A few days after the call, I remember watching television when they announced JFK Jr's plane was missing. It was the first rain drop in a media storm that mirrored the one surrounding the death of Princess Diana only two years earlier. The media was relentless as non-stop calls from reporters, well wishers and conspiracy nuts came into our office. In a time when any family would ask for privacy, the prying became more intense. For some members of the media, the thrill of the chase for the latest scoop would supersede common sense standards of decency. On the day of the funeral, I was shocked that one reputable news program asked if I could provide them with the private cell phone number of a family member. It appeared they wanted to do a play by play interview from any family members at the ceremony. This family just lost three bright young members of their family en route to a wedding. Show a little compassion. Give them some space. In today's blogging, twitterific world, the intrusion on privacy has gotten worse. Connecticut's Eyewitness news, for example, is looking for people to blog from the Jackson funeral. They want reactions and mood readings. Tito cried. So did Bubbles.

I used to think that if you enjoyed some level of celebrity, you shouldn't complain that your privacy was invaded. It came with the territory. Now, I take a decidedly different view. Contrary to what my wife would tell you, I do not consider myself a celebrity. (Name dropping braggart, maybe...) Nevertheless, through law practice, I do feel some lawyers might get a inkling of what that constant invasion of privacy must be like (albeit a decidedly far smaller scale). Take me for example. In the city where I practice, I am one of only four or five attorneys serving a local Polish speaking population that numbers over 20,000 people. As one of the only Polish speaking attorneys in the state, it comes as no surprise that I often get approached with legal questions. As I become more well known in the community, I have noticed that it has begun to affect my private life. I have been approached while taking out the garbage, at Chuck E Cheese with kids in tow, at the dentist after an injection of novacane, at restaurants, grocery stores, even in line to the Church confessional and at funerals. (I even had a priest make an appointment with me as I was receiving Communion.) I remember once taking my wife to a little restaurant by the sea about an hour from our house. Imagine my surprise when two clients pulled up in a boat. The chance run in turned into a prolonged client conference. Although, I am absolutely grateful we have a thriving practice, there are days where you just want some time to yourself. It just seems that someone is always trying to deny you that private time.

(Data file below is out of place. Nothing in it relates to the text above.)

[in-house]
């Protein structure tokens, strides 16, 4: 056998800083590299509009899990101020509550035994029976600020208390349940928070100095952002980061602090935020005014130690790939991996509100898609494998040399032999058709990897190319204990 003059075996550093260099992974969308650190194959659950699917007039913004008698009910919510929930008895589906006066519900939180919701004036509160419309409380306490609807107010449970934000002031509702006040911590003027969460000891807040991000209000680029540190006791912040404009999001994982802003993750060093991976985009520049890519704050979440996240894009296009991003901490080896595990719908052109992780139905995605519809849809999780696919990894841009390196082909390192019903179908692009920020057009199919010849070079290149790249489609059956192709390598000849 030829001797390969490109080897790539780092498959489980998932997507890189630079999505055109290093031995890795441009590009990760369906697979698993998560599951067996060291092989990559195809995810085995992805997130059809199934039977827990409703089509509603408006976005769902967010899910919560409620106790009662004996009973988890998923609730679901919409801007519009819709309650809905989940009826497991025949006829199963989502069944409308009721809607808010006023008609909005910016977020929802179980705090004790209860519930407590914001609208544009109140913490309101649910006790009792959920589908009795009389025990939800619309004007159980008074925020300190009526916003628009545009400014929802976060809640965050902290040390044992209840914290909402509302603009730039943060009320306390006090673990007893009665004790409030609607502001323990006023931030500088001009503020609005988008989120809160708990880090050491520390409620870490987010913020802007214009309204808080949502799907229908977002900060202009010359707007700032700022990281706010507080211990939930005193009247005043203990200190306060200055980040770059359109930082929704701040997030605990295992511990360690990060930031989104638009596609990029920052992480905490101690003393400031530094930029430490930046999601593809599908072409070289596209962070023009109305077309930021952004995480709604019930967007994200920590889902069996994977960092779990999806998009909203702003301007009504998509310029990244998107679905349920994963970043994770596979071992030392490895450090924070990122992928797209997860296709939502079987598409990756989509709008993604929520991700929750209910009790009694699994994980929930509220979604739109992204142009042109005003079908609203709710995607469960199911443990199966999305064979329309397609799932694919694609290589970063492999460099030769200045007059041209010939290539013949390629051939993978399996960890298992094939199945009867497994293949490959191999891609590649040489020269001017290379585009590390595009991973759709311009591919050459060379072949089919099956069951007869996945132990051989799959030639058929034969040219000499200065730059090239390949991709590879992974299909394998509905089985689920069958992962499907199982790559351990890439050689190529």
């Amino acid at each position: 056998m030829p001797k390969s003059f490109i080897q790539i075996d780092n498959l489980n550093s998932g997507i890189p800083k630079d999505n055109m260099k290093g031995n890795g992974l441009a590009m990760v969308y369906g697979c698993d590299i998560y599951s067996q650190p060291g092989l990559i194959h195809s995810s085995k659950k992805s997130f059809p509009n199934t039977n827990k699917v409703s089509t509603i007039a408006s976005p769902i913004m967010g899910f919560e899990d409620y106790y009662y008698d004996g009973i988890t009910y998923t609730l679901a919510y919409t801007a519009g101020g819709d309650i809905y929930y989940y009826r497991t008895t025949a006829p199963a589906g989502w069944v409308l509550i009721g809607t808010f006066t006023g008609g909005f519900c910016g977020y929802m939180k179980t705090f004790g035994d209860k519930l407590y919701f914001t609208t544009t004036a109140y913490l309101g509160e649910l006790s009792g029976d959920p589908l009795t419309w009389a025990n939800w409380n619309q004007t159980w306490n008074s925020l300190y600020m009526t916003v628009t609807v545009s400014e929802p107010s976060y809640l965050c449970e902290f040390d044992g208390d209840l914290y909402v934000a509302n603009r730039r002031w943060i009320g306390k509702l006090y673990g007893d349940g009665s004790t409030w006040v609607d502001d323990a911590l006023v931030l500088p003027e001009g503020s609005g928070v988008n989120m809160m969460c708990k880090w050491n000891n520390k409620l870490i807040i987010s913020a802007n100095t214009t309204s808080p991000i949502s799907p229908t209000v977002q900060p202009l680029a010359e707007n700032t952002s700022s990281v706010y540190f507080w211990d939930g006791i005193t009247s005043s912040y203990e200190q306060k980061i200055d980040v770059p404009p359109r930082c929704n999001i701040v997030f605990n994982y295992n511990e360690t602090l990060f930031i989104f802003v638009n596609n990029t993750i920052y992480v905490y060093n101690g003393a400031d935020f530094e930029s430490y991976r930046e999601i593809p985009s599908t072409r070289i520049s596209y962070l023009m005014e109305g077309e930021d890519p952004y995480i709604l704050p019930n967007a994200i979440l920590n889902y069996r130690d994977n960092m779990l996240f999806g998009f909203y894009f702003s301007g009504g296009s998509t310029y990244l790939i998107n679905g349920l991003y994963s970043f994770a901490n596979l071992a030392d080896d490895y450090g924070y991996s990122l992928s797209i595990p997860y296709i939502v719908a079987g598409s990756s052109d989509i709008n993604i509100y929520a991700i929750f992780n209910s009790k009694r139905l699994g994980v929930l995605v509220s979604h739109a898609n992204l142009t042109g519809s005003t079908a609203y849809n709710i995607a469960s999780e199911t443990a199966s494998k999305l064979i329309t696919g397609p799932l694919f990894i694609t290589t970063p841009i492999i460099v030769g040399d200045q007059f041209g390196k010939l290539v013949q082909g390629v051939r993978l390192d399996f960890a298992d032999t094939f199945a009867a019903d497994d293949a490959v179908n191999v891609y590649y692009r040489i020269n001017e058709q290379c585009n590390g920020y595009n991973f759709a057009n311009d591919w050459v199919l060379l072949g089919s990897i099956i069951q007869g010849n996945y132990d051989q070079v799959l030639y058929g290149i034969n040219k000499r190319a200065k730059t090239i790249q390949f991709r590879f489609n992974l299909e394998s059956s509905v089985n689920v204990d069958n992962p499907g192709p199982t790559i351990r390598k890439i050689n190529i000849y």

Like the Kennedys, the Jacksons are an iconic American family which many people seem to have made a special connection. If you're old enough, you probably remember where you were when President Kennedy was shot. You might remember images of a young JFK Jr. peeking out from under his father's desk or saluting his casket as the funeral procession passed. Or perhaps you remember the first time you saw Michael Jackson glide across a stage doing the Moonwalk. Now with the death of Michael, I cannot imagine what the Jackson family is undergoing. With the level of celebrity they have achieved through talent and odd behavior, it is easy to forget that they are just another family who has lost a loved one. I hope they get at least a little privacy during this difficult time for them. Unfortunately, that is probably impossible.

1 comment:

Anonymous said...

When you practice in a smaller community, you are often the only game in town. As a result many clients expect you to know everything there is to know about the law.